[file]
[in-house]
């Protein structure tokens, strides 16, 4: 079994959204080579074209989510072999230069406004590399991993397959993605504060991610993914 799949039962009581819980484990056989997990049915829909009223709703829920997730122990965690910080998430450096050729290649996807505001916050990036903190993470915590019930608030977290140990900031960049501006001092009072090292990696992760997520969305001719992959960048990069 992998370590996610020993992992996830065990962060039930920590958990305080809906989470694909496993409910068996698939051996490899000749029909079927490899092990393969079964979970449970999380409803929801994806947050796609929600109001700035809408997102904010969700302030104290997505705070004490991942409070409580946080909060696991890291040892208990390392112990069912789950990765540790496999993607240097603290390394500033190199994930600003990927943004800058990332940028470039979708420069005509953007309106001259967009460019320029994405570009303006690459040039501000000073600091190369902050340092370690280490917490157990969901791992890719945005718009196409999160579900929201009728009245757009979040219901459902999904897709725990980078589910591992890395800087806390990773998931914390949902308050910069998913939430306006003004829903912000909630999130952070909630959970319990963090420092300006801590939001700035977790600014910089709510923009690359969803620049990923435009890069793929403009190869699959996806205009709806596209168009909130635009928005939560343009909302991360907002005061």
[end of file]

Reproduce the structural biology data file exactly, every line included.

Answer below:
[in-house]
């Protein structure tokens, strides 16, 4: 079994959204080579074209989510072999230069406004590399991993397959993605504060991610993914 799949039962009581819980484990056989997990049915829909009223709703829920997730122990965690910080998430450096050729290649996807505001916050990036903190993470915590019930608030977290140990900031960049501006001092009072090292990696992760997520969305001719992959960048990069 992998370590996610020993992992996830065990962060039930920590958990305080809906989470694909496993409910068996698939051996490899000749029909079927490899092990393969079964979970449970999380409803929801994806947050796609929600109001700035809408997102904010969700302030104290997505705070004490991942409070409580946080909060696991890291040892208990390392112990069912789950990765540790496999993607240097603290390394500033190199994930600003990927943004800058990332940028470039979708420069005509953007309106001259967009460019320029994405570009303006690459040039501000000073600091190369902050340092370690280490917490157990969901791992890719945005718009196409999160579900929201009728009245757009979040219901459902999904897709725990980078589910591992890395800087806390990773998931914390949902308050910069998913939430306006003004829903912000909630999130952070909630959970319990963090420092300006801590939001700035977790600014910089709510923009690359969803620049990923435009890069793929403009190869699959996806205009709806596209168009909130635009928005939560343009909302991360907002005061």